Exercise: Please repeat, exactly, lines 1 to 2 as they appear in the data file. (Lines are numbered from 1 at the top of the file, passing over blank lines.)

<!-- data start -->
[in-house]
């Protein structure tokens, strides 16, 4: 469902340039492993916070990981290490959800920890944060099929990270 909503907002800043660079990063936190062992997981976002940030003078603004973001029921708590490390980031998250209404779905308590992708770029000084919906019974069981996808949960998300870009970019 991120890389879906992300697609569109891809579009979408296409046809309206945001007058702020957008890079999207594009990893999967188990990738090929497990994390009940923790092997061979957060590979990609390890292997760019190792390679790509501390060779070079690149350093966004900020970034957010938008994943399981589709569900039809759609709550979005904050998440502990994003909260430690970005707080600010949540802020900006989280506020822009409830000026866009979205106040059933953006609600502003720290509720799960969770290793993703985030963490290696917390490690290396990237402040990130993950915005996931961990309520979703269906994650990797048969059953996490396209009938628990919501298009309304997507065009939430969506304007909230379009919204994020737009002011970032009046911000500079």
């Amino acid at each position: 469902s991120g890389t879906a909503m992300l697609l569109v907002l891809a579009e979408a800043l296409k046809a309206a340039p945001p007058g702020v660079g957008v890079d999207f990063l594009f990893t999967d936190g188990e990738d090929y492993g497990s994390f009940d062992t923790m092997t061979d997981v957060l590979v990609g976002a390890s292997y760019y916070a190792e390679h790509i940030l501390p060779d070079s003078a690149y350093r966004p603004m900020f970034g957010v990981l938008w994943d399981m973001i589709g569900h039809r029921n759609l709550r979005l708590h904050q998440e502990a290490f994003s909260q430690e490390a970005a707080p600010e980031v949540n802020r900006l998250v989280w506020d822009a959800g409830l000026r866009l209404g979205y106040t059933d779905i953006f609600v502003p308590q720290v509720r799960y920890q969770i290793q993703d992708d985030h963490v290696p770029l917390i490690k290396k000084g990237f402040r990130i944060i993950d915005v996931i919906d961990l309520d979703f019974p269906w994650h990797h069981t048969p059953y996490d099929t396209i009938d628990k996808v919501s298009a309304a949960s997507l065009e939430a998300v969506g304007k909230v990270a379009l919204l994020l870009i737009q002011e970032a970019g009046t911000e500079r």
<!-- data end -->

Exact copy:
[in-house]
């Protein structure tokens, strides 16, 4: 469902340039492993916070990981290490959800920890944060099929990270 909503907002800043660079990063936190062992997981976002940030003078603004973001029921708590490390980031998250209404779905308590992708770029000084919906019974069981996808949960998300870009970019 991120890389879906992300697609569109891809579009979408296409046809309206945001007058702020957008890079999207594009990893999967188990990738090929497990994390009940923790092997061979957060590979990609390890292997760019190792390679790509501390060779070079690149350093966004900020970034957010938008994943399981589709569900039809759609709550979005904050998440502990994003909260430690970005707080600010949540802020900006989280506020822009409830000026866009979205106040059933953006609600502003720290509720799960969770290793993703985030963490290696917390490690290396990237402040990130993950915005996931961990309520979703269906994650990797048969059953996490396209009938628990919501298009309304997507065009939430969506304007909230379009919204994020737009002011970032009046911000500079």